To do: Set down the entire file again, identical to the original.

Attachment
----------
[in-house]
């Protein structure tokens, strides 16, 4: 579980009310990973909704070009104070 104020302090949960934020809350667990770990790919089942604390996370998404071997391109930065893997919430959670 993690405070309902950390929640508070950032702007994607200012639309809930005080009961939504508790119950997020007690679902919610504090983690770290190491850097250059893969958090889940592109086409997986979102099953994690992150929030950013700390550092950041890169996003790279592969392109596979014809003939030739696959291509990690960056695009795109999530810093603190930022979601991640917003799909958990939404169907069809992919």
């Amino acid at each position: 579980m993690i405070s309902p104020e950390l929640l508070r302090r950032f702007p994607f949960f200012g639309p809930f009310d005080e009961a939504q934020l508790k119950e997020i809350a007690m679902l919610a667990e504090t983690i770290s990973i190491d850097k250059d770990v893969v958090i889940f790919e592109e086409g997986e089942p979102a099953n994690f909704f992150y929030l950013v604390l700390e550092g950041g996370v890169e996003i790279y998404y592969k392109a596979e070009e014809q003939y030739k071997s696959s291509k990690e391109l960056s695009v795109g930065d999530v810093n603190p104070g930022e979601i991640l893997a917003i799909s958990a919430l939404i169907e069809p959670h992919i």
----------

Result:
[in-house]
């Protein structure tokens, strides 16, 4: 579980009310990973909704070009104070 104020302090949960934020809350667990770990790919089942604390996370998404071997391109930065893997919430959670 993690405070309902950390929640508070950032702007994607200012639309809930005080009961939504508790119950997020007690679902919610504090983690770290190491850097250059893969958090889940592109086409997986979102099953994690992150929030950013700390550092950041890169996003790279592969392109596979014809003939030739696959291509990690960056695009795109999530810093603190930022979601991640917003799909958990939404169907069809992919």
């Amino acid at each position: 579980m993690i405070s309902p104020e950390l929640l508070r302090r950032f702007p994607f949960f200012g639309p809930f009310d005080e009961a939504q934020l508790k119950e997020i809350a007690m679902l919610a667990e504090t983690i770290s990973i190491d850097k250059d770990v893969v958090i889940f790919e592109e086409g997986e089942p979102a099953n994690f909704f992150y929030l950013v604390l700390e550092g950041g996370v890169e996003i790279y998404y592969k392109a596979e070009e014809q003939y030739k071997s696959s291509k990690e391109l960056s695009v795109g930065d999530v810093n603190p104070g930022e979601i991640l893997a917003i799909s958990a919430l939404i169907e069809p959670h992919i």